While utility-scale deployments are often easier to finance, some issues must still be resolved. These include establishing how multiple aspects of storage are recognized, integrated into markets, and compensated. In the US, this uncertainty exists at both the federal and state levels.

The Federal Energy Regulatory Commission (FERC) issued a Notice of Public Rulemaking in November 2016 to amend its regulations "to remove barriers to the participation of electric storage resources . . . in the capacity, energy, and ancillary service markets operated by regional transmission organizations (RTO) and independent system operators (ISO) (organized wholesale electric markets)." This proceeding has advanced slowly, but it is expected to be reinvigorated in 2018.

In California, arguably the most advanced storage area in the world, regulators are still grappling with how to recognize and compensate storage for all of the potential "multiple use" services it provides.

The good news is that regulators are beginning to recognize these issues and complexities, and have developed plans to address them. Once that occurs, investors will have a much clearer sense of project economics. This uncertainty is not confined to the US, either. Other countries, such as Australia, are grappling with similar issues.

Money Is Still Relatively Scarce for Behind-The-Meter Projects

For utility-scale funding, project financing will show up, just as it has for conventional assets, aided by utility RFPs (requests for proposal) and well-funded developers.

By contrast, commercial project financing is only getting started (while residential storage remains almost nonexistent). The amount of available capital has increased somewhat—the latest estimates from GTM show US project financing jumping from nearly nothing in 2015 to $796 in 2016, and reaching almost that level again by May of 2017. However, the cost of financing is still expensive.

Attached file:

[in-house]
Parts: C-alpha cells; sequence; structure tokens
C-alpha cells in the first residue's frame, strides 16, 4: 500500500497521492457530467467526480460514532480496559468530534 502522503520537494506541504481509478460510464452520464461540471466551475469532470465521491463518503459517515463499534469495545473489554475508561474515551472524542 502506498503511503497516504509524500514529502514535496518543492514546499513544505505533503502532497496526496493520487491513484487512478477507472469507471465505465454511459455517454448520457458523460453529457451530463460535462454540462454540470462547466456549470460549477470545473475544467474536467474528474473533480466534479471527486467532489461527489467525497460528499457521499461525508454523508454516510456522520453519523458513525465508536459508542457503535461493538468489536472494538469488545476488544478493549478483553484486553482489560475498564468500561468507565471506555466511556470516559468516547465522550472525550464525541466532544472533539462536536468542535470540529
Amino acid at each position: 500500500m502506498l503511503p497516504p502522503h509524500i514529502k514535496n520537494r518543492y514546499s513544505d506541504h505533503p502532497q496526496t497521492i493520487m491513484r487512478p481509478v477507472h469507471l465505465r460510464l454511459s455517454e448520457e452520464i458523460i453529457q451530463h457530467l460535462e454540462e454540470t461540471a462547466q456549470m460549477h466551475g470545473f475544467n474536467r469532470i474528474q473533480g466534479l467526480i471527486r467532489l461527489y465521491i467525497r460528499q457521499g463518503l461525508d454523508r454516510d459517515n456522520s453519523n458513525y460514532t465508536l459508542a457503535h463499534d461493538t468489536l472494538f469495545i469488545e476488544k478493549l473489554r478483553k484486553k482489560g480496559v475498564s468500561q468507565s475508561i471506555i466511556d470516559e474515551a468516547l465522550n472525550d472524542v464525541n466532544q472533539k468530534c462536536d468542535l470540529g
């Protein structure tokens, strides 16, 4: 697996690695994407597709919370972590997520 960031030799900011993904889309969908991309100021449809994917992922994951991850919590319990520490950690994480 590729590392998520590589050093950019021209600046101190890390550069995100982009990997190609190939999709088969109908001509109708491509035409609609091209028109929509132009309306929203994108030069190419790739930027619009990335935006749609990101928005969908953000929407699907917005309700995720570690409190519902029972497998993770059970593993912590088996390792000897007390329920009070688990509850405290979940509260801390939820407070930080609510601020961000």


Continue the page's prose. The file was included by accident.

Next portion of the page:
GTM indicated that today's investors needed to see returns between high single digits and the low 20-percent range, a cripplingly high fee. This cost can sometimes be cut where contracted revenue streams—such as utility payments and a guaranteed reduction in demand charges—are assured.

The Money Spigot Will Eventually Open

As the industry matures, several developments should increase investor confidence. Costs of energy storage will likely continue to fall at double-digit rates, as large numbers of factories are built and supply chain efficiencies continue to push costs down. Meanwhile, regulators will provide further clarity concerning the rules for market participation and compensation. Finally, more use cases will proliferate, providing additional investor confidence.

As all of these factors come into play, perceived risks will fall, allowing investors to bring more money into the industry at more affordable rates. This, in turn, will likely result in more projects and the creation of a virtuous cycle similar to that of solar and wind energy.

Once that happens, the energy storage industry will truly take off—with significant implications for global power grids.